When Dr. Leslie Gordon’s 2-year-old son Sam was diagnosed with progeria back in 1998, she had no idea what it was. Even as a medical doctor with a Ph.D., she’d never encountered the syndrome in all her years of school.
“Progeria is an ultra-rare disease,” she told TODAY Parents. “We did what any parent would do: We dropped everything and tried to figure out what was going on. What could help him? Were there any experts in the field? Were there any treatments? Was there someplace to go for information? And we discovered there was absolutely nothing out there.”
That led Gordon, her husband, Dr. Scott Berns, and her sister, Audrey Gordon, to start the Progeria Research Foundation to try to find a cure for the confounding condition. Progeria’s signature trait is rapid, premature aging; most children who have it die as teenagers. That made Gordon’s race against the clock even more urgent: Would the foundation make enough progress in time to save Sam?
Sadly, Sam Berns died in 2014 when he was 17. Gordon and others at the foundation kept working, though — and all that hard work is finally yielding the gift of time.
In late 2020, the U.S. Food and Drug Administration approved the use of a drug called lonafarnib in children with Hutchinson-Gilford progeria syndrome. The medication can increase their lifespans by 2.5 years — a significant increase, since children with the condition live an average of 14.5 years. It is the first and only approved treatment for this form of progeria.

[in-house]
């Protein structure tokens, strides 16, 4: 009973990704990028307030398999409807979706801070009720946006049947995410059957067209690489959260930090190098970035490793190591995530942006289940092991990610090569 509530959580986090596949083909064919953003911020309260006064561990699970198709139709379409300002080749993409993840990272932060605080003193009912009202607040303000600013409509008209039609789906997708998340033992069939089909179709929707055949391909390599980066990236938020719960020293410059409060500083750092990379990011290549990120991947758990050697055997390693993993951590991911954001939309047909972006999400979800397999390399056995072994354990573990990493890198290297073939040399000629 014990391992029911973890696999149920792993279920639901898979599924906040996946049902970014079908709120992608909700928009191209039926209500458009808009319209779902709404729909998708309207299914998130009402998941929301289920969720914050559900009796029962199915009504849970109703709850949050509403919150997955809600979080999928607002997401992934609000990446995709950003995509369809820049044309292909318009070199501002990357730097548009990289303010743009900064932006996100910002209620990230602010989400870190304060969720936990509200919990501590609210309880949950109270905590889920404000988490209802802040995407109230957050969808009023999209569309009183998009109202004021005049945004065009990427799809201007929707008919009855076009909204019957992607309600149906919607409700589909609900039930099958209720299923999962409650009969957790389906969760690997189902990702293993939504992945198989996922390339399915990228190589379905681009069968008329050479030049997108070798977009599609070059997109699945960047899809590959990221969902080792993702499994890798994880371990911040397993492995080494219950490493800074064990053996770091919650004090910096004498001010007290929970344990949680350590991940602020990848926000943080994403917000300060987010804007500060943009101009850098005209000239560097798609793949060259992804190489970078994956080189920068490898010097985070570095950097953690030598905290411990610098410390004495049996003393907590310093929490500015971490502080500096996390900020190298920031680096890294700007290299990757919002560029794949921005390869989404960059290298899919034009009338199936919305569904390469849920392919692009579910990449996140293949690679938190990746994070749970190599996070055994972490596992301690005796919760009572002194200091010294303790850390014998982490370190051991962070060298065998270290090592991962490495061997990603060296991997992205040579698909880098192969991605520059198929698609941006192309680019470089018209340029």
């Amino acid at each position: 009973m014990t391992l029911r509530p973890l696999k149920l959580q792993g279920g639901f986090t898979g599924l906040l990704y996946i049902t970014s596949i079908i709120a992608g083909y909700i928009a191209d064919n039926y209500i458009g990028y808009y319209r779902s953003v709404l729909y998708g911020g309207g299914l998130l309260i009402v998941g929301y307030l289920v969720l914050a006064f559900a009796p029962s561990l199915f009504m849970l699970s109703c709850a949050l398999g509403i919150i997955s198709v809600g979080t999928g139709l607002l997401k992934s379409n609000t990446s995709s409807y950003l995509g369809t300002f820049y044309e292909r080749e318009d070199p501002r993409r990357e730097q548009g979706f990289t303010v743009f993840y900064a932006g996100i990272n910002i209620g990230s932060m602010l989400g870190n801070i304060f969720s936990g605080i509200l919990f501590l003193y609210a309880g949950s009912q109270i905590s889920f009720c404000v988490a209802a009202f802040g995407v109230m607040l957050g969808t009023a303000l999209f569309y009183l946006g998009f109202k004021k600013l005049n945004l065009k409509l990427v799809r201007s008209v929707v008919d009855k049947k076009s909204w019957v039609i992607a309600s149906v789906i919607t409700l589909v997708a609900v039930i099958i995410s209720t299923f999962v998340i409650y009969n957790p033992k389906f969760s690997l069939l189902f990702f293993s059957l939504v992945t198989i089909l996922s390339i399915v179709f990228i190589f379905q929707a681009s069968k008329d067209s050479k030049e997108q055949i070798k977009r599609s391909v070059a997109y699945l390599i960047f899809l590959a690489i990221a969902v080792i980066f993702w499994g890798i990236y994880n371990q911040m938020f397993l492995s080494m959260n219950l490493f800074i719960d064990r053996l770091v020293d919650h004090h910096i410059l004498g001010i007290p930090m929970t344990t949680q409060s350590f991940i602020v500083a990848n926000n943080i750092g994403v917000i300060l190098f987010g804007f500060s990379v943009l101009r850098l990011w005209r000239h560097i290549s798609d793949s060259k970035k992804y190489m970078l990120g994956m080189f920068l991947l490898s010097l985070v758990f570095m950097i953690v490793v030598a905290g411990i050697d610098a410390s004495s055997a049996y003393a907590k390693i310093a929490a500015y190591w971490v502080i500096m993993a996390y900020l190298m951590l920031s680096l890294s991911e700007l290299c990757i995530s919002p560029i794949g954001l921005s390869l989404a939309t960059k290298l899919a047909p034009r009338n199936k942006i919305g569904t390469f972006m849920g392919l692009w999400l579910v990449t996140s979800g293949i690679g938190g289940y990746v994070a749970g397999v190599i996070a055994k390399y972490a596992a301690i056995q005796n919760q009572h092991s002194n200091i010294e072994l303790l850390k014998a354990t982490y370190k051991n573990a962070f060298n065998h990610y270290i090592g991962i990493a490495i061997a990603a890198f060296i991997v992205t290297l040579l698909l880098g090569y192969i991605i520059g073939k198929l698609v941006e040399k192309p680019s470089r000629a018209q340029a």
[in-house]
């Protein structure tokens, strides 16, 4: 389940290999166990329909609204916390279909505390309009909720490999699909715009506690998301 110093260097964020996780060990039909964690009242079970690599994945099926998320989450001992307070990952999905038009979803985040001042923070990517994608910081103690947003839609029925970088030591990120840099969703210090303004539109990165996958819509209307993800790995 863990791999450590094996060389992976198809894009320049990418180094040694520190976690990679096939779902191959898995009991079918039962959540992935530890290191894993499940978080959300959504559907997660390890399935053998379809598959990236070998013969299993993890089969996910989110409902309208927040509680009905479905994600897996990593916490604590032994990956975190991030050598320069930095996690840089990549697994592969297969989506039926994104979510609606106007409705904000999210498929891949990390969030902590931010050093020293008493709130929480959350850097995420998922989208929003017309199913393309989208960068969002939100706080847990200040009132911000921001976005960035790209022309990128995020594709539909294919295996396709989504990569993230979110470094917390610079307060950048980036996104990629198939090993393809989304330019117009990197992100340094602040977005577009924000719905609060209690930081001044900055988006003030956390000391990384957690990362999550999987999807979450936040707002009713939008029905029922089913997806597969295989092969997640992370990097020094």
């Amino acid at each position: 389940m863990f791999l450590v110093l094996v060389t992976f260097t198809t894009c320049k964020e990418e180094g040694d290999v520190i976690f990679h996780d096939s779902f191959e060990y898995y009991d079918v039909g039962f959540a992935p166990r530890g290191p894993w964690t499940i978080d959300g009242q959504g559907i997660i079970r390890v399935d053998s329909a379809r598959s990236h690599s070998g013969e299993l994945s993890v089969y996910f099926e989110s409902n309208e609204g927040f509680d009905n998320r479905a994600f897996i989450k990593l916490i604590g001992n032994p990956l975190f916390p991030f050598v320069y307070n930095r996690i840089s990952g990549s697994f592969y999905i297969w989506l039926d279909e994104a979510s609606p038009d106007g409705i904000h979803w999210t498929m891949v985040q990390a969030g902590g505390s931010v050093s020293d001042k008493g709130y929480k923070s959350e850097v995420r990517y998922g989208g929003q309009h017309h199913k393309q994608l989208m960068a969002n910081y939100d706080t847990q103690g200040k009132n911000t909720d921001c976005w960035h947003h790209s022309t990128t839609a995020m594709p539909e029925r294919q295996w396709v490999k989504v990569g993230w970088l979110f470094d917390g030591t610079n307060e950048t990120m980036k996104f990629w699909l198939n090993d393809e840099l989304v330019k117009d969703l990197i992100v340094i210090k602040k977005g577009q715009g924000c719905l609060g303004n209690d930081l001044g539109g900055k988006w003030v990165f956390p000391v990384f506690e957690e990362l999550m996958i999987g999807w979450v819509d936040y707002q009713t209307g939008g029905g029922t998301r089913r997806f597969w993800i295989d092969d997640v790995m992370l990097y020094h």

“It’s incredibly exciting to see this come to fruition,” said Gordon, whose foundation was instrumental in helping the new drug become a reality.
Still, Gordon tempered her enthusiasm about the new treatment with a hard truth.
“It’s a jumping off point,” she said, “but it’s not a cure.”
‘Highly motivated’ parents
According to the National Organization for Rare Disorders, Hutchinson-Gilford progeria syndrome occurs in about one out of 20 million people, which means about 400 children have it worldwide. Children with the condition have normal appearances as babies, but then their features begin to change. They lose their hair and have small faces compared with their heads, oversized eyes, tiny noses and a blue tinge around their mouths. The disorder does not compromise cognitive abilities, but children with it experience cardiovascular disease that is fatal.
After Sam’s diagnosis, Gordon threw herself into research through the Progeria Research Foundation. As a physician scientist, she had insight into what was needed. She started a tissue bank in her lab and created a national registry — things researchers needed to help them study progeria. Then the foundation started funding research grants. Meanwhile, Gordon devoted herself to Sam.
“Our goal was to give him, and all the other children with progeria, a great life,” she said. “I think that’s what he had.”
Before his death in 2014, Sam gave a moving TEDx Talk about living a happy life that has been viewed by nearly 60 million people. His story also was chronicled in the 2013 HBO documentary “Life According to Sam.” For the most part, Sam’s young life was very much like that of other children and teens: He listened to music, read comics and cheered for Boston sports.